The poll, published on Thursday, found that 34 percent of respondents believe Islam is a part of Germany, which has a population of between 2.1 million and 4 million Muslims.
The figures show a significant shift in public opinion since 2010, when the then German President Christian Wulff said in a speech that Islam is part of Germany. At the time, 49 percent of respondents agreed with the president while 47 percent rejected his statement.
Reservations over Islam were also more apparent among older Germans, with 71 percent of those aged over 64 stating that Islam does not belong to Germany. In contrast, almost half of Germans aged between 18 and 34 said that Islam does belong there.
Concerns over influence of Islam
The survey, carried out by Infratest dimap for German public broadcaster WDR, comes amid growing skepticism towards Islam in Germany, particularly among supporters of the right-wing Alternative for Germany (AfD) and free-market Free Democratic Party (FDP).
According to the poll, just over three quarters of surveyed FDP supporters believed that Islam does not belong in Germany. Among AfD supporters, figures were even higher, coming in at 94 percent.
A majority of 58 percent of Germans were also found to believe that the country's established parties - the Christian Democrats (CDU), the CDU's Bavarian sister party, the Christian social Union (CSU), the Social Democrats, (SPD), the Greens, the Left, and the FDP - are failing to take concerns about radical Islam seriously enough.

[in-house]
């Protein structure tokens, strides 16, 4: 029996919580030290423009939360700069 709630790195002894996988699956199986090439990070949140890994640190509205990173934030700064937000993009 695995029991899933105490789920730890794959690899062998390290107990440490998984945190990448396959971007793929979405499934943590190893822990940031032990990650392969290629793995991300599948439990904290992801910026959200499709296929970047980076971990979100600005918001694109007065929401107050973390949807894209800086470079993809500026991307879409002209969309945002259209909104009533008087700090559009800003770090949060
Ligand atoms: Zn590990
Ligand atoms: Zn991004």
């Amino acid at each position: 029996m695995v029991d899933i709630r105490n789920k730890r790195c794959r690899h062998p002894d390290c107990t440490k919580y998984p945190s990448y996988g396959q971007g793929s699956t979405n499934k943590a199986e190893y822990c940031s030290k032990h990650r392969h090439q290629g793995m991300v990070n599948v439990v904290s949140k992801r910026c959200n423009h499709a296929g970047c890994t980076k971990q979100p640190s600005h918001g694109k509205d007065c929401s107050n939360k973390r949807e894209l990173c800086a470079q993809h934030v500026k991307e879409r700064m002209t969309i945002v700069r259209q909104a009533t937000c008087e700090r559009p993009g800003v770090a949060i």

These are concerns the AfD has drawn upon in recent months, much to its advantage. The right-wing populist party is now represented in eight of Germany's 16 state parliaments. At the national level, the AfD has made strong gains, with opinion polls suggesting that they now hold between 12 percent and 14 percent of the vote.
Half of Germans also said they were concerned about the influence of Islam in Germany because of the number of refugees entering the country, the poll found. Germany took in some 1.1 million migrants in 2015 - the largest influx since the Second World War.
The number of arrivals has significantly decreased in recent months, however, largely due to the closure of the Balkan migrant route in early March, which left thousands of refugees stranded in Greece.
Fear of a terrorist attack by Islamist extremists in Germany also remains relatively high, with 72 percent of respondents fearing such an attack. A quarter of Germans didn't have this fear, the poll found.
The Infratest dimap representative survey was carried out on May 2 and 3, with around 1,000 participants.